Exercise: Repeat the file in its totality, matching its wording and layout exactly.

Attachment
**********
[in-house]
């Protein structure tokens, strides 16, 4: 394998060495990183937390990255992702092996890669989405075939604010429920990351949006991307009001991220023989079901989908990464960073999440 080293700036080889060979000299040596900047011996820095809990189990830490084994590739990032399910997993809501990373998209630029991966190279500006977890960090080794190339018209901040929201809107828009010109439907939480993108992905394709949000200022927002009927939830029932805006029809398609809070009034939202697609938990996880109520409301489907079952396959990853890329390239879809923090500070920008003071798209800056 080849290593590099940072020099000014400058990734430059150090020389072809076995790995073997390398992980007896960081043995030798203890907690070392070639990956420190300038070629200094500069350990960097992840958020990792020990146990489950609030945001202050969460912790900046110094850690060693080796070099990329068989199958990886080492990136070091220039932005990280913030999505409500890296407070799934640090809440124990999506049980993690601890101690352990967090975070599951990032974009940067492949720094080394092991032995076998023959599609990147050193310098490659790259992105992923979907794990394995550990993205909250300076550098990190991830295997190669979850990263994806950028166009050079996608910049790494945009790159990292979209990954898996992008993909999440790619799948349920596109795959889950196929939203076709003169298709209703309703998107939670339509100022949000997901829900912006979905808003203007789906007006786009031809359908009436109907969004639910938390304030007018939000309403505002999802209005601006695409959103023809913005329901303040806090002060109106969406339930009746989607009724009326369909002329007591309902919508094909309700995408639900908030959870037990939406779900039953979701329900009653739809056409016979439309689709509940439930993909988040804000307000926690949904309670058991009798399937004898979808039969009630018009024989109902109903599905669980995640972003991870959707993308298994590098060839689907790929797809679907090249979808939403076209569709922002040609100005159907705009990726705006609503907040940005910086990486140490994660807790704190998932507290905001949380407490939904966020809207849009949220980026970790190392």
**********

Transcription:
[in-house]
């Protein structure tokens, strides 16, 4: 394998060495990183937390990255992702092996890669989405075939604010429920990351949006991307009001991220023989079901989908990464960073999440 080293700036080889060979000299040596900047011996820095809990189990830490084994590739990032399910997993809501990373998209630029991966190279500006977890960090080794190339018209901040929201809107828009010109439907939480993108992905394709949000200022927002009927939830029932805006029809398609809070009034939202697609938990996880109520409301489907079952396959990853890329390239879809923090500070920008003071798209800056 080849290593590099940072020099000014400058990734430059150090020389072809076995790995073997390398992980007896960081043995030798203890907690070392070639990956420190300038070629200094500069350990960097992840958020990792020990146990489950609030945001202050969460912790900046110094850690060693080796070099990329068989199958990886080492990136070091220039932005990280913030999505409500890296407070799934640090809440124990999506049980993690601890101690352990967090975070599951990032974009940067492949720094080394092991032995076998023959599609990147050193310098490659790259992105992923979907794990394995550990993205909250300076550098990190991830295997190669979850990263994806950028166009050079996608910049790494945009790159990292979209990954898996992008993909999440790619799948349920596109795959889950196929939203076709003169298709209703309703998107939670339509100022949000997901829900912006979905808003203007789906007006786009031809359908009436109907969004639910938390304030007018939000309403505002999802209005601006695409959103023809913005329901303040806090002060109106969406339930009746989607009724009326369909002329007591309902919508094909309700995408639900908030959870037990939406779900039953979701329900009653739809056409016979439309689709509940439930993909988040804000307000926690949904309670058991009798399937004898979808039969009630018009024989109902109903599905669980995640972003991870959707993308298994590098060839689907790929797809679907090249979808939403076209569709922002040609100005159907705009990726705006609503907040940005910086990486140490994660807790704190998932507290905001949380407490939904966020809207849009949220980026970790190392």